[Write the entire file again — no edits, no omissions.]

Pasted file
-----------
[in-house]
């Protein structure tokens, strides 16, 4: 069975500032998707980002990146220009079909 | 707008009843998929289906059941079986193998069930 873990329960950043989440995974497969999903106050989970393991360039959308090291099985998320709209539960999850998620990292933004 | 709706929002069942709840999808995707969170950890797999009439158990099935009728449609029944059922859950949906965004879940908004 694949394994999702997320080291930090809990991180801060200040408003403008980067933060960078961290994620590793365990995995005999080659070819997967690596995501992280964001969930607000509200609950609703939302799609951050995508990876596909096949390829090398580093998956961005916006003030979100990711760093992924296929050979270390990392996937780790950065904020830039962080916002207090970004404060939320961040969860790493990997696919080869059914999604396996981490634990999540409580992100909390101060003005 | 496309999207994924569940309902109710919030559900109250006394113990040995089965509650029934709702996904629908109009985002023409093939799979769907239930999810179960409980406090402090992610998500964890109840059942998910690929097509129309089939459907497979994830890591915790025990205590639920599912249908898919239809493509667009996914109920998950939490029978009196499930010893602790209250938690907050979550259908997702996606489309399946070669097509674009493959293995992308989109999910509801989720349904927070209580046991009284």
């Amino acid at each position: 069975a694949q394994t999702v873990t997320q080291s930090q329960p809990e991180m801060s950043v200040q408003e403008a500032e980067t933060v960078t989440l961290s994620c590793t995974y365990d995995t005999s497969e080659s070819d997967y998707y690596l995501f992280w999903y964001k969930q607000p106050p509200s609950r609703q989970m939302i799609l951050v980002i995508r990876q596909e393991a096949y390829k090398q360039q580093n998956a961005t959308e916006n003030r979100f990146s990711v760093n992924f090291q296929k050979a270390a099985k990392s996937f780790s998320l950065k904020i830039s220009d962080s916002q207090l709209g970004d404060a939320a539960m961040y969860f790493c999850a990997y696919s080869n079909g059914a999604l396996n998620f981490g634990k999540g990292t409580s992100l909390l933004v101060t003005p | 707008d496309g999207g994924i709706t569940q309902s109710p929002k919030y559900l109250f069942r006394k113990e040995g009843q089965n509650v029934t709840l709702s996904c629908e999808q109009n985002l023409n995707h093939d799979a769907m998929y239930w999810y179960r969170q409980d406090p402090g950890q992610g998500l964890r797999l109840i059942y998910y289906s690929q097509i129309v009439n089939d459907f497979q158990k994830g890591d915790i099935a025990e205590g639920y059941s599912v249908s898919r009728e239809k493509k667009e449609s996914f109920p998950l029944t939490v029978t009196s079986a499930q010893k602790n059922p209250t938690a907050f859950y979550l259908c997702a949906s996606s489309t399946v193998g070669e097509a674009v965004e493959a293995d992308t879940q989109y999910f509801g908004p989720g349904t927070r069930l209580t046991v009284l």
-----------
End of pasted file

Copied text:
[in-house]
């Protein structure tokens, strides 16, 4: 069975500032998707980002990146220009079909 | 707008009843998929289906059941079986193998069930 873990329960950043989440995974497969999903106050989970393991360039959308090291099985998320709209539960999850998620990292933004 | 709706929002069942709840999808995707969170950890797999009439158990099935009728449609029944059922859950949906965004879940908004 694949394994999702997320080291930090809990991180801060200040408003403008980067933060960078961290994620590793365990995995005999080659070819997967690596995501992280964001969930607000509200609950609703939302799609951050995508990876596909096949390829090398580093998956961005916006003030979100990711760093992924296929050979270390990392996937780790950065904020830039962080916002207090970004404060939320961040969860790493990997696919080869059914999604396996981490634990999540409580992100909390101060003005 | 496309999207994924569940309902109710919030559900109250006394113990040995089965509650029934709702996904629908109009985002023409093939799979769907239930999810179960409980406090402090992610998500964890109840059942998910690929097509129309089939459907497979994830890591915790025990205590639920599912249908898919239809493509667009996914109920998950939490029978009196499930010893602790209250938690907050979550259908997702996606489309399946070669097509674009493959293995992308989109999910509801989720349904927070209580046991009284």
């Amino acid at each position: 069975a694949q394994t999702v873990t997320q080291s930090q329960p809990e991180m801060s950043v200040q408003e403008a500032e980067t933060v960078t989440l961290s994620c590793t995974y365990d995995t005999s497969e080659s070819d997967y998707y690596l995501f992280w999903y964001k969930q607000p106050p509200s609950r609703q989970m939302i799609l951050v980002i995508r990876q596909e393991a096949y390829k090398q360039q580093n998956a961005t959308e916006n003030r979100f990146s990711v760093n992924f090291q296929k050979a270390a099985k990392s996937f780790s998320l950065k904020i830039s220009d962080s916002q207090l709209g970004d404060a939320a539960m961040y969860f790493c999850a990997y696919s080869n079909g059914a999604l396996n998620f981490g634990k999540g990292t409580s992100l909390l933004v101060t003005p | 707008d496309g999207g994924i709706t569940q309902s109710p929002k919030y559900l109250f069942r006394k113990e040995g009843q089965n509650v029934t709840l709702s996904c629908e999808q109009n985002l023409n995707h093939d799979a769907m998929y239930w999810y179960r969170q409980d406090p402090g950890q992610g998500l964890r797999l109840i059942y998910y289906s690929q097509i129309v009439n089939d459907f497979q158990k994830g890591d915790i099935a025990e205590g639920y059941s599912v249908s898919r009728e239809k493509k667009e449609s996914f109920p998950l029944t939490v029978t009196s079986a499930q010893k602790n059922p209250t938690a907050f859950y979550l259908c997702a949906s996606s489309t399946v193998g070669e097509a674009v965004e493959a293995d992308t879940q989109y999910f509801g908004p989720g349904t927070r069930l209580t046991v009284l």